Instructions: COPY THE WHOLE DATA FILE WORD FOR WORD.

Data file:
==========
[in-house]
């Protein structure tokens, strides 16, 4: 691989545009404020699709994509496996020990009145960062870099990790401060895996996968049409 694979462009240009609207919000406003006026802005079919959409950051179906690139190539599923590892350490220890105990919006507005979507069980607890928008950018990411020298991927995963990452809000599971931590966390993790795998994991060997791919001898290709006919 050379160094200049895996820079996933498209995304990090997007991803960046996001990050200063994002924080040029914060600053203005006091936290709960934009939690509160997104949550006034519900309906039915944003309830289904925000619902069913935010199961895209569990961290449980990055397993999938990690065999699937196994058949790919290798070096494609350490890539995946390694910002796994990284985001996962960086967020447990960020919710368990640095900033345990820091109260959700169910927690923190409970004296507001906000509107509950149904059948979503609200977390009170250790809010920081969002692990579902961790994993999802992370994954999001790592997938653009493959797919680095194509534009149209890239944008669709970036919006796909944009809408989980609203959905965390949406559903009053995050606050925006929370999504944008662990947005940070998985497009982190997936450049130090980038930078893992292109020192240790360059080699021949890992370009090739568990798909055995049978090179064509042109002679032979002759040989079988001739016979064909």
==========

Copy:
[in-house]
């Protein structure tokens, strides 16, 4: 691989545009404020699709994509496996020990009145960062870099990790401060895996996968049409 694979462009240009609207919000406003006026802005079919959409950051179906690139190539599923590892350490220890105990919006507005979507069980607890928008950018990411020298991927995963990452809000599971931590966390993790795998994991060997791919001898290709006919 050379160094200049895996820079996933498209995304990090997007991803960046996001990050200063994002924080040029914060600053203005006091936290709960934009939690509160997104949550006034519900309906039915944003309830289904925000619902069913935010199961895209569990961290449980990055397993999938990690065999699937196994058949790919290798070096494609350490890539995946390694910002796994990284985001996962960086967020447990960020919710368990640095900033345990820091109260959700169910927690923190409970004296507001906000509107509950149904059948979503609200977390009170250790809010920081969002692990579902961790994993999802992370994954999001790592997938653009493959797919680095194509534009149209890239944008669709970036919006796909944009809408989980609203959905965390949406559903009053995050606050925006929370999504944008662990947005940070998985497009982190997936450049130090980038930078893992292109020192240790360059080699021949890992370009090739568990798909055995049978090179064509042109002679032979002759040989079988001739016979064909």